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Hydro-Electric Power on the Farm

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Hydro on the Farm
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Library and Archives Canada: 28mm, 35mm, VHS, digibeta.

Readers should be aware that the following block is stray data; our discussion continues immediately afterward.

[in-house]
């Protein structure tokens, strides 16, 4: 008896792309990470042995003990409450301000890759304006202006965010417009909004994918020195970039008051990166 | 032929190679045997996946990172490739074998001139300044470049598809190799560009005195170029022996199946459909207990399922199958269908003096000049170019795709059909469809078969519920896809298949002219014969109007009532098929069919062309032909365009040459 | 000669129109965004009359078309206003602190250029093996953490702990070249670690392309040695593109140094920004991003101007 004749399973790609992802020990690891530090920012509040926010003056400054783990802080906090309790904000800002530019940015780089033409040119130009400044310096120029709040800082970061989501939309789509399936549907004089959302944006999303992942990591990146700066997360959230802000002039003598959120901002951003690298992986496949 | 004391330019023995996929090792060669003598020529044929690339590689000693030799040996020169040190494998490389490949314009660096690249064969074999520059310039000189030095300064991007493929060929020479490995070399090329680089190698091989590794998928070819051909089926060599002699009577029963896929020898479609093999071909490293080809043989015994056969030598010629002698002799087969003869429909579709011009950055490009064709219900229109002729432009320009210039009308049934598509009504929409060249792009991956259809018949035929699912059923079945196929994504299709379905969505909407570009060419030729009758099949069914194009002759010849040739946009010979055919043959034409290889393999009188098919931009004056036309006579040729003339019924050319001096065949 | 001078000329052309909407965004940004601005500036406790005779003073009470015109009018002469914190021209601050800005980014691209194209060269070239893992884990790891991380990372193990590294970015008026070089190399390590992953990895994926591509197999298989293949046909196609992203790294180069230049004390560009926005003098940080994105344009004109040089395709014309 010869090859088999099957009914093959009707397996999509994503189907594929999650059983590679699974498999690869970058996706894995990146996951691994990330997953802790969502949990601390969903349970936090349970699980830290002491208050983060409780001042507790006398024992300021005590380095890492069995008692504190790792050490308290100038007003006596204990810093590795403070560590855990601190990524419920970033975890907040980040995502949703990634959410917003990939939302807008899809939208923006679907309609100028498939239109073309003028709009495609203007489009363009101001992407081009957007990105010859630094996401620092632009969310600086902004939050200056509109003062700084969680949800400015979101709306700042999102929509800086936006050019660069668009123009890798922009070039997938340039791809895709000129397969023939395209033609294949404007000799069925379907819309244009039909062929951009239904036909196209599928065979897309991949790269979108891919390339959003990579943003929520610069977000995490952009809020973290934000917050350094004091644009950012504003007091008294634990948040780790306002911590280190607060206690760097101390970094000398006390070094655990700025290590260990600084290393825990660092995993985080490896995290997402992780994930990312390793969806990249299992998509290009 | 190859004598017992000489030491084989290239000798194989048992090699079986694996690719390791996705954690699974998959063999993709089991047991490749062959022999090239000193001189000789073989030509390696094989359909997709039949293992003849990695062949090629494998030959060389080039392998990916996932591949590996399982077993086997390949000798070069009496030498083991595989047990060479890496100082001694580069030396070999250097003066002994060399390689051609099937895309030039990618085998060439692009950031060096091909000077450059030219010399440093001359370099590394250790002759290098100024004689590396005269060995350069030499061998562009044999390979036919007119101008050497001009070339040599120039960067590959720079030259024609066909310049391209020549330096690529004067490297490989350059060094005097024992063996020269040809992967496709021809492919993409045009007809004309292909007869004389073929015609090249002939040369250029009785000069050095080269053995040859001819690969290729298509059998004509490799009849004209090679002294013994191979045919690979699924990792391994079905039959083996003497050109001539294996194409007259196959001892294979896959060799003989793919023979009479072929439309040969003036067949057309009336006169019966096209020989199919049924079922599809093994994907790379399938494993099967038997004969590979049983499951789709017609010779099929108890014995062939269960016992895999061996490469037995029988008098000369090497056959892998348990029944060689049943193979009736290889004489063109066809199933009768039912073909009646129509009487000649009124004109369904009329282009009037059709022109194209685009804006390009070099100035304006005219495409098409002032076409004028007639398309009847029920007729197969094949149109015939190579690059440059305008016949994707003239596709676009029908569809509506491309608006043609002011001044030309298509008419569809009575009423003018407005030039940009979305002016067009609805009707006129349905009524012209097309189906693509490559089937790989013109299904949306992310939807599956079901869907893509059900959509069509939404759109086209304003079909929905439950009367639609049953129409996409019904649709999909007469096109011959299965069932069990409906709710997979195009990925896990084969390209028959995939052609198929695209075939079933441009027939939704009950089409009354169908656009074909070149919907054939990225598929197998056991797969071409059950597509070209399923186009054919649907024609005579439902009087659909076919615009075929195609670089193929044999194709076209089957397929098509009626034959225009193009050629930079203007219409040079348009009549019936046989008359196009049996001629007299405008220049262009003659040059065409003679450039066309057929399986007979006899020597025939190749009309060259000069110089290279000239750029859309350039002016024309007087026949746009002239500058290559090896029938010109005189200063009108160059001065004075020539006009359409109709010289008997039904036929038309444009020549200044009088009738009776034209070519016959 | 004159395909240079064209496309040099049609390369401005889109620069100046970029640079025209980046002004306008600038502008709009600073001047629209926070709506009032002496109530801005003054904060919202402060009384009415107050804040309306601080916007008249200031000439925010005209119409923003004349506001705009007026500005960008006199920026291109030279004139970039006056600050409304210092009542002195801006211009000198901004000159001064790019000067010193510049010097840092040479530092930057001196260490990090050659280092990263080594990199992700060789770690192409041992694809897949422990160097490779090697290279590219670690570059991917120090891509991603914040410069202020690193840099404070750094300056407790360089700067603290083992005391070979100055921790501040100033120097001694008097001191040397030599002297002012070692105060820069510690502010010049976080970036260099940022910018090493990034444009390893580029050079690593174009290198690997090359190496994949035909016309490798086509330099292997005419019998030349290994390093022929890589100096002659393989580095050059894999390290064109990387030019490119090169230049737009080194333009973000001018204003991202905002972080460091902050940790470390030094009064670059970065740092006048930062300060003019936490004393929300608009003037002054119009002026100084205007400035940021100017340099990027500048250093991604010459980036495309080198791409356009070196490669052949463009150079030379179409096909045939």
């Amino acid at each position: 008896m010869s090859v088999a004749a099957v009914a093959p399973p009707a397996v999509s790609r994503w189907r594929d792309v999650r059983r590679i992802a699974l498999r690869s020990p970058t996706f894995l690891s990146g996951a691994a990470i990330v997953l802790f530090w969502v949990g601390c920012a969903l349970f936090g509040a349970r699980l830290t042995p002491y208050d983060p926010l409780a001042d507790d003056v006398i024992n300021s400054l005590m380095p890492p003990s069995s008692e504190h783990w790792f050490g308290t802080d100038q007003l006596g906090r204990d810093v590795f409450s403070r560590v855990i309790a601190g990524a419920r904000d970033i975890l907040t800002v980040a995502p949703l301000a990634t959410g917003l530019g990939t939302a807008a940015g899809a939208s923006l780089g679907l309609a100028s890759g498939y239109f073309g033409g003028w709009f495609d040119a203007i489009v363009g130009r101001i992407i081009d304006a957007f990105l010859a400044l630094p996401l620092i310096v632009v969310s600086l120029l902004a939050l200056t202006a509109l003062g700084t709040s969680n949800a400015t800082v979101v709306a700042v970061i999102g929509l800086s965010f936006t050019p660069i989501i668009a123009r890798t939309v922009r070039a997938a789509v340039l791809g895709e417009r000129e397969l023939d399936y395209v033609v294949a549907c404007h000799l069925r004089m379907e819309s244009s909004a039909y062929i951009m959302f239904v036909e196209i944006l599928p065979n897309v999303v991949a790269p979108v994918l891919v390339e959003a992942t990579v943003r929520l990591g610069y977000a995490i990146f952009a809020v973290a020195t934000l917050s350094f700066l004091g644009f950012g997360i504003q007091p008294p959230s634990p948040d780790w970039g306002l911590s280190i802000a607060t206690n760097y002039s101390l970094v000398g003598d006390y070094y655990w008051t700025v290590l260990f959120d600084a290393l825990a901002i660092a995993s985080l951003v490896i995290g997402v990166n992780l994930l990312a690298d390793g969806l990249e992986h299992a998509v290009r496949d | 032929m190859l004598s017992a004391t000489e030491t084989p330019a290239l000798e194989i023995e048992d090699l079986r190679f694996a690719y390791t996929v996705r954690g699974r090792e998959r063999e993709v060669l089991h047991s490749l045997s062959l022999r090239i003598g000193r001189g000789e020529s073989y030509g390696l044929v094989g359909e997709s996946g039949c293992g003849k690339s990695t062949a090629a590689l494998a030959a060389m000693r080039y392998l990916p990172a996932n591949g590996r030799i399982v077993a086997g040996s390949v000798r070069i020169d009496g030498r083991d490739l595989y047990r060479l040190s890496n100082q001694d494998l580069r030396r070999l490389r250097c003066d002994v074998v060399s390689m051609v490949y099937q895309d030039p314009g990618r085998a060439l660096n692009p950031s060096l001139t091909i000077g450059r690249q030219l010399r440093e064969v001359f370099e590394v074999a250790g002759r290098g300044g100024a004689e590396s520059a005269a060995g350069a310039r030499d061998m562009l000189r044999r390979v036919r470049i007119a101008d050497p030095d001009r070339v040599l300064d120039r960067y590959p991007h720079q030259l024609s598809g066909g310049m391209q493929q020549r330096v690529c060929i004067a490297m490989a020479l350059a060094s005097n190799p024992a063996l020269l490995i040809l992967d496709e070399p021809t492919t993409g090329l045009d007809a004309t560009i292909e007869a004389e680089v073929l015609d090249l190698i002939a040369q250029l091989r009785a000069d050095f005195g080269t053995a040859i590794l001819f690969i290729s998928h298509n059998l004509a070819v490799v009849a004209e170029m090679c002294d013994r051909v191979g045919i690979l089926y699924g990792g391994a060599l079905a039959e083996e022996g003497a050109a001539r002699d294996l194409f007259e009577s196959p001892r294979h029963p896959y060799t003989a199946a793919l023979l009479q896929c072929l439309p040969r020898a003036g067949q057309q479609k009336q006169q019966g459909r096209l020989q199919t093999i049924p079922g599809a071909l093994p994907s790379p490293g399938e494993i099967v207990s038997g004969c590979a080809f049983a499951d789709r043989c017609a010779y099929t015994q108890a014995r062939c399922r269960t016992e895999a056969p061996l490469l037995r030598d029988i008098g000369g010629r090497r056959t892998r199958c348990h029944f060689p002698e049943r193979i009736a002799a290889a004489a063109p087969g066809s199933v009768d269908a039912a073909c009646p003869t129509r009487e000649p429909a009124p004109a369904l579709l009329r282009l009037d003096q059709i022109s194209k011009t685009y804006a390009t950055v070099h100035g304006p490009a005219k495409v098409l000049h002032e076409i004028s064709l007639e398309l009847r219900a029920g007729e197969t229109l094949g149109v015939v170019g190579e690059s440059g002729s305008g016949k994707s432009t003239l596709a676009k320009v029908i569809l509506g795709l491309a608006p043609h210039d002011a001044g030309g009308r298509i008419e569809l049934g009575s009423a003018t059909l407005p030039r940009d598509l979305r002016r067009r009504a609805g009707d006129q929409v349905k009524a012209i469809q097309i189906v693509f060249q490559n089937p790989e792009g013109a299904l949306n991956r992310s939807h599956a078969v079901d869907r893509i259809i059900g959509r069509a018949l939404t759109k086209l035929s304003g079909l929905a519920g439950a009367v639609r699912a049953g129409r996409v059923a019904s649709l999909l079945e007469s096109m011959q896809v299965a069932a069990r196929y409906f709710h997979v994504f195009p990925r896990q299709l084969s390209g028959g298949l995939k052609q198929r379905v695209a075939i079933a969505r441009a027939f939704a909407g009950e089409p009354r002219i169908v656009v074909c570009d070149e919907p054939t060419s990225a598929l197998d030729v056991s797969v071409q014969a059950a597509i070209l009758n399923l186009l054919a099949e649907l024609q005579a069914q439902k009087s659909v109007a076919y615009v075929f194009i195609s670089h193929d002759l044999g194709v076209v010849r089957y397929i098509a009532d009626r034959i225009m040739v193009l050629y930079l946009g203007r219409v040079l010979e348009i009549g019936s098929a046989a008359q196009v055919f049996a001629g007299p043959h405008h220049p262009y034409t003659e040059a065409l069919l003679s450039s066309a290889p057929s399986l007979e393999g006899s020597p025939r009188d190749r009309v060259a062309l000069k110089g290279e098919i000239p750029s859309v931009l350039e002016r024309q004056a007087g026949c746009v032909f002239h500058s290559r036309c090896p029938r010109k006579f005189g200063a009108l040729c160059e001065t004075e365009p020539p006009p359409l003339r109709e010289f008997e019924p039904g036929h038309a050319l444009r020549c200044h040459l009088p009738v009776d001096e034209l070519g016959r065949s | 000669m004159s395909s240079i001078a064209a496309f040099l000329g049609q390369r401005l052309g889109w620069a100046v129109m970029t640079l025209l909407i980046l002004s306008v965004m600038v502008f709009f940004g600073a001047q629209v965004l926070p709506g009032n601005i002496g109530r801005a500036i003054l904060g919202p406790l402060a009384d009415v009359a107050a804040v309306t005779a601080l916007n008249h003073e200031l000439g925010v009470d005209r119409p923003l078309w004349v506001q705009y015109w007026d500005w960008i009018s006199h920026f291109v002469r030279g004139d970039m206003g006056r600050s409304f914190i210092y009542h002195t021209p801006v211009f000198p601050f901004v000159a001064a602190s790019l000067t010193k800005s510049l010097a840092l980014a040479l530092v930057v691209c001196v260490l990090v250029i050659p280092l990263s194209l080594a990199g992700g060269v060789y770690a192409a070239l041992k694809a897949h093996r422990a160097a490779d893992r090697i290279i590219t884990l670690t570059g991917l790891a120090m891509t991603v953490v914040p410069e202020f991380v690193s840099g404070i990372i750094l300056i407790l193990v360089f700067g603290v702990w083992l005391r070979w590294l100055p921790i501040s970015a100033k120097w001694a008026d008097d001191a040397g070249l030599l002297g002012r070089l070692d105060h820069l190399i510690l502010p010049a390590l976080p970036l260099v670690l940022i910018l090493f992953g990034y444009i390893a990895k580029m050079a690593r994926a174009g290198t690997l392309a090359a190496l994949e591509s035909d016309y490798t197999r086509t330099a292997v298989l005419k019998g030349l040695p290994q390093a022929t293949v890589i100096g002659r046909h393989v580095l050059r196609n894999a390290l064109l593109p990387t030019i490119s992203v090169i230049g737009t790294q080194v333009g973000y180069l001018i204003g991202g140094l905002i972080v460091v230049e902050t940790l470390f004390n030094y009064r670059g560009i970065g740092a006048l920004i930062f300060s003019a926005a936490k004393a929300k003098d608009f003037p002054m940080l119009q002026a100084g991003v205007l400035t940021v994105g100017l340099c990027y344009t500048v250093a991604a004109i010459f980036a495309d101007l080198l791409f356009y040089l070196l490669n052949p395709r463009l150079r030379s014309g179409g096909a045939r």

"First part of a three-reel film which shows the application of electricity to life and work on the farm. Niagara Falls with water rushing down to a large generating station below the falls. Transmission lines lead out from the station. Exterior shot of Kitchener Hydro Distributing station. Field with grazing cattle with hydro power lines leading from a steel tower in the foreground and telephone lines. Hydro lines radiating from the town of Waterloo to rural districts showing lines, houses, and fields in the background. Rural road with two cars passing a horse drawn buggy. Hydro poles stand at the side of the road. A farmer is shown walking towards the main buildings of a farm with a car parked beside the barn. Hydro wires are shown on the side of the farm building. Shot of hydro pole with transformer and power lines leading to the farm. Lines inside the farm building are shown leading to a fuse box. Belts are shown turning under electric power. A woman is shown turning on a switch. An electric motor with revolving belts is shown leading to a cream extracting machine, the woman pour milk into containers on the top of the machine. The milk is shown coming out of one nozzle of this machine and cream coming out of the other into pails. A woman is shown ironing with a flat iron, putting the iron on the stove to reheat; this is compared to a woman ironing with an electric iron, plugging it into an electric socket and ironing. The use of film to inform the public of new technology and advancements, and to convince the public of its merits, was embraced by both provincial and federal governments. This film shows a simple overview of how hydro-electric power works, with scenic shots of Niagara Falls and a generating station below the falls. Transmission lines lead out from the station, through fields with grazing cattle, to a farm. An interior shot of the barn shows an electric creamery machine performing a task traditionally done by a farmer. The film features other benefits of hydro-electric power, such as an electric iron that doesn't need to be re-heated on the stove. During the 1920s, the Ontario government contracted film companies to produce films relating to the province's agriculture endeavors and other industries. Private companies such as Filmcraft and Pathéscope often competed for these lucrative government film contracts."